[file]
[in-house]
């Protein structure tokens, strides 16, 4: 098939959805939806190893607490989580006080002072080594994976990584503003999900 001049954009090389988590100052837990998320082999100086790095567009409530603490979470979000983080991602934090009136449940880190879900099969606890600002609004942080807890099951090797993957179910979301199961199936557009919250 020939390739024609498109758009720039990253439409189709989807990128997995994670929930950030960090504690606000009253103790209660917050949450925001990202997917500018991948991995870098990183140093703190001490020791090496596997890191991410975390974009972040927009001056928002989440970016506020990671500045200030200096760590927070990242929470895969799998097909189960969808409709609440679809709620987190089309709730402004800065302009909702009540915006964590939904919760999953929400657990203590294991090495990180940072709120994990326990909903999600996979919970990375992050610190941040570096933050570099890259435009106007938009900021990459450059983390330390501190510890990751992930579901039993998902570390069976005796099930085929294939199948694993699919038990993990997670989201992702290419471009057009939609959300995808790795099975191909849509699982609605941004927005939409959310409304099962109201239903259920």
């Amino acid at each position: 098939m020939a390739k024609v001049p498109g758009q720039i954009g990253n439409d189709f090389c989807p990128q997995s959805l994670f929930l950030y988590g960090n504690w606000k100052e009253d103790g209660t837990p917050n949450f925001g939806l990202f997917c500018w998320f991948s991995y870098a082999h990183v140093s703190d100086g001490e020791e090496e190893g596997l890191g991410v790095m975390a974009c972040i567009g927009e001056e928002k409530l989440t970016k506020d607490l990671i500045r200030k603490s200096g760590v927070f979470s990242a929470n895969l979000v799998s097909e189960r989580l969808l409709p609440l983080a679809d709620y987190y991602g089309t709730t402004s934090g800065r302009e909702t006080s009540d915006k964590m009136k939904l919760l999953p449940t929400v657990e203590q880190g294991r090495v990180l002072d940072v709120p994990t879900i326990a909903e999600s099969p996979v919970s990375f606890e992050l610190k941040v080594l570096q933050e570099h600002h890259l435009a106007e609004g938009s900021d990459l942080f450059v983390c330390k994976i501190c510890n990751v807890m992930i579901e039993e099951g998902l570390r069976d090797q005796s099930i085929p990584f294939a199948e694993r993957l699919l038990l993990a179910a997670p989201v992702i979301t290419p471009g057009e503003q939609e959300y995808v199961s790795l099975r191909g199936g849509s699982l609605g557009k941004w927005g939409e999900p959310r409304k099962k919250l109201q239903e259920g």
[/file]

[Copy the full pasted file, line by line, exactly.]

[in-house]
């Protein structure tokens, strides 16, 4: 098939959805939806190893607490989580006080002072080594994976990584503003999900 001049954009090389988590100052837990998320082999100086790095567009409530603490979470979000983080991602934090009136449940880190879900099969606890600002609004942080807890099951090797993957179910979301199961199936557009919250 020939390739024609498109758009720039990253439409189709989807990128997995994670929930950030960090504690606000009253103790209660917050949450925001990202997917500018991948991995870098990183140093703190001490020791090496596997890191991410975390974009972040927009001056928002989440970016506020990671500045200030200096760590927070990242929470895969799998097909189960969808409709609440679809709620987190089309709730402004800065302009909702009540915006964590939904919760999953929400657990203590294991090495990180940072709120994990326990909903999600996979919970990375992050610190941040570096933050570099890259435009106007938009900021990459450059983390330390501190510890990751992930579901039993998902570390069976005796099930085929294939199948694993699919038990993990997670989201992702290419471009057009939609959300995808790795099975191909849509699982609605941004927005939409959310409304099962109201239903259920």
């Amino acid at each position: 098939m020939a390739k024609v001049p498109g758009q720039i954009g990253n439409d189709f090389c989807p990128q997995s959805l994670f929930l950030y988590g960090n504690w606000k100052e009253d103790g209660t837990p917050n949450f925001g939806l990202f997917c500018w998320f991948s991995y870098a082999h990183v140093s703190d100086g001490e020791e090496e190893g596997l890191g991410v790095m975390a974009c972040i567009g927009e001056e928002k409530l989440t970016k506020d607490l990671i500045r200030k603490s200096g760590v927070f979470s990242a929470n895969l979000v799998s097909e189960r989580l969808l409709p609440l983080a679809d709620y987190y991602g089309t709730t402004s934090g800065r302009e909702t006080s009540d915006k964590m009136k939904l919760l999953p449940t929400v657990e203590q880190g294991r090495v990180l002072d940072v709120p994990t879900i326990a909903e999600s099969p996979v919970s990375f606890e992050l610190k941040v080594l570096q933050e570099h600002h890259l435009a106007e609004g938009s900021d990459l942080f450059v983390c330390k994976i501190c510890n990751v807890m992930i579901e039993e099951g998902l570390r069976d090797q005796s099930i085929p990584f294939a199948e694993r993957l699919l038990l993990a179910a997670p989201v992702i979301t290419p471009g057009e503003q939609e959300y995808v199961s790795l099975r191909g199936g849509s699982l609605g557009k941004w927005g939409e999900p959310r409304k099962k919250l109201q239903e259920g």